Conflict is a normal part of family life. What matters is how parents handle it and deal with it.
If your children are witnessing and living with continuous parental conflict, then there is a pretty good chance that this situation might be affecting them in various ways. This applies both to children whose parents are divorced but still engaged in conflict as well as cohabiting parents.
You are your child’s expert so you will know best if he/she is experiencing any of the following, at what intensity and how frequently. If it has been going on for more than a few weeks then you might need to seek some support in dealing with the situation. The sooner the better.
• Behavioural problems: perhaps the most common, most noticeable change and can include but not limited to aggression and disruptive behaviour. Children will often express stress and the lack of adequate support through behaviour as opposed to words.
• Sleep disturbances. Your child is finding it difficult to fall sleep or remain asleep through the night whereas this was not the case before.
• Psychosomatic symptoms. Your child maybe suffering from physical pain which has no apparent medical basis. The pain is very real to him/her. This could be caused by the stressful situation in which they live.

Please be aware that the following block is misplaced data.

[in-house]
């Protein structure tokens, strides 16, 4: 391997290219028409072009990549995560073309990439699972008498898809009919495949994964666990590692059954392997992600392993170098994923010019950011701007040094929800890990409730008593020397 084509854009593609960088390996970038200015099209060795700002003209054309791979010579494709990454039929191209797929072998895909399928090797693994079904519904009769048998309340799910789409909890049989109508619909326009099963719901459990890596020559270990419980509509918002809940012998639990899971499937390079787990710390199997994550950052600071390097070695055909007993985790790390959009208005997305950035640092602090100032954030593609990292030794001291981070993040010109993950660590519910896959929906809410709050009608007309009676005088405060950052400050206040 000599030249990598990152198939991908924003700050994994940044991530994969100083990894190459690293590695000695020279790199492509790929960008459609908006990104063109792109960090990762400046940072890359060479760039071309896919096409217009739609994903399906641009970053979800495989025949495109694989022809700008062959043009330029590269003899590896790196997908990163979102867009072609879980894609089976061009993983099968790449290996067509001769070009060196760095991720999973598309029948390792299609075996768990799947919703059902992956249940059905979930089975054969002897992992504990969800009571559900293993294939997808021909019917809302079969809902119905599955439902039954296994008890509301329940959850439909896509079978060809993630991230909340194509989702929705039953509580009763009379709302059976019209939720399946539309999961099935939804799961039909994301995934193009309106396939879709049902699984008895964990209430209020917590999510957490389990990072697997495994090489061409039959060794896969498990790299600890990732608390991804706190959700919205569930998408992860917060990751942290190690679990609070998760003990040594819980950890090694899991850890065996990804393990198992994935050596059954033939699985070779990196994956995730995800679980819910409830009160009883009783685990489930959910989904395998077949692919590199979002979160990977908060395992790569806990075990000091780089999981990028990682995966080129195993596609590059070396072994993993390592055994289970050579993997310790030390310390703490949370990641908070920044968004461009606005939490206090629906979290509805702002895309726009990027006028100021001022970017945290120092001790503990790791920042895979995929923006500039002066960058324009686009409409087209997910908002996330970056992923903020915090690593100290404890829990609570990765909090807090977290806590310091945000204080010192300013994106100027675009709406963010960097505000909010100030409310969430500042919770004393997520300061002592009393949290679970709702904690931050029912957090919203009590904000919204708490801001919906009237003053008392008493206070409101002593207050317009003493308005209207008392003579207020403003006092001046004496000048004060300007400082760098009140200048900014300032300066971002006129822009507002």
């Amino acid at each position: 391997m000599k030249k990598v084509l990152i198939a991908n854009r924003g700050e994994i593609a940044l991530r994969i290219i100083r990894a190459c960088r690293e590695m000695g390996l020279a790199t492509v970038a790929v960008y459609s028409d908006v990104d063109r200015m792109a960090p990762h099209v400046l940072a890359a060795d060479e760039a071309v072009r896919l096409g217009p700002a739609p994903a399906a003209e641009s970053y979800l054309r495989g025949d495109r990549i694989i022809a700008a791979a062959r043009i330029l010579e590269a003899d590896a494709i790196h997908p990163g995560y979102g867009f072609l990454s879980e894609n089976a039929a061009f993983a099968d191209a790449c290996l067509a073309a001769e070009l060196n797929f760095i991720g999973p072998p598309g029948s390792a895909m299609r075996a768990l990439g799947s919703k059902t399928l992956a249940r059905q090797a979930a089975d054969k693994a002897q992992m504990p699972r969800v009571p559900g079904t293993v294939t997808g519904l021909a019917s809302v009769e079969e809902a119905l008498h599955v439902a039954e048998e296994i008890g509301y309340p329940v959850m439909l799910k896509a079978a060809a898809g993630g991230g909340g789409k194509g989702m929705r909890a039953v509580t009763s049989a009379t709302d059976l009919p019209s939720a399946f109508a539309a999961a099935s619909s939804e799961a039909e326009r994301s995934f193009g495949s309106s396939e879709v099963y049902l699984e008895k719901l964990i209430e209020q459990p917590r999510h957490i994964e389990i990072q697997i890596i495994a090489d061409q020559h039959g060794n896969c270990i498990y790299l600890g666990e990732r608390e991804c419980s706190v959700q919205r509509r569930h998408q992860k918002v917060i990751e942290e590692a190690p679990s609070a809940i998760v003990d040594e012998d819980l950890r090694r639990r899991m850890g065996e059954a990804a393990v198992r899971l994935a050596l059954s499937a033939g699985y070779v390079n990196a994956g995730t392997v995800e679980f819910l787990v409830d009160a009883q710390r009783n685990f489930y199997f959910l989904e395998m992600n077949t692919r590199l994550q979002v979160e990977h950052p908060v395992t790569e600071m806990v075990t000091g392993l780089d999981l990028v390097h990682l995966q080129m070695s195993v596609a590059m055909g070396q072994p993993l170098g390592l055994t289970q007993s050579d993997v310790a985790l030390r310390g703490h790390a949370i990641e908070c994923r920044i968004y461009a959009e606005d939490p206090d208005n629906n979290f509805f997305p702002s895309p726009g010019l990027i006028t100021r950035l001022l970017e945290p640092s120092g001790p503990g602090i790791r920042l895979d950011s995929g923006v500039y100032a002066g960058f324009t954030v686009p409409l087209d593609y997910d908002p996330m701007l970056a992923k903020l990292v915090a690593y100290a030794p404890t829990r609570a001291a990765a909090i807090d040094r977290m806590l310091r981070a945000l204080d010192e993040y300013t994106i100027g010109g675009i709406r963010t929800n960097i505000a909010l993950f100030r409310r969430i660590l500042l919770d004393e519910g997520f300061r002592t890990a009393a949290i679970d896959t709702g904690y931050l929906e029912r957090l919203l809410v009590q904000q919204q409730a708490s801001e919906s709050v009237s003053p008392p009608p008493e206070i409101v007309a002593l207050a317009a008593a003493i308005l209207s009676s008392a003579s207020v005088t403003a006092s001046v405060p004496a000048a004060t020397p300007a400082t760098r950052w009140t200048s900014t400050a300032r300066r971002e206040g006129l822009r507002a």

• Underachievement at school
• Low self-esteem and/or is exceedingly self-critical.
• Regression. Your child may be showing behaviour more consistent with his/her younger self; behaviours that they had outgrown but have now reverted back to – may include bed wetting for instance.
• Where your child is no longer interested in things that she/he used to enjoy doing or participating in.
• Your child has increased fears such as fear of the dark or might become very clingy towards one parent for fear of losing him or her too (in the case of divorce).
• Developing feeding problems
We, as adults and as parents, can and do underestimate children’s capacity to understand feelings and relationships. Speaking with them and answering their questions as much as possible can go a long way in helping them deal with the situation.
Also, and this may sound odd, giving them permission to speak with you or someone they trust can also open doors for communication to happen spontaneously hence avoiding a whole lot of problems down the line. Just letting them know it’s ok and letting them see that you, as the parent, can handle and contain their fears, worries and anxieties allows them to come to you.
Soila Sindiyo, Child Development Psychologist, Accredited Parenting Practitioner, Trauma Consultant and a contributor to the #AlbertSquareMediation blog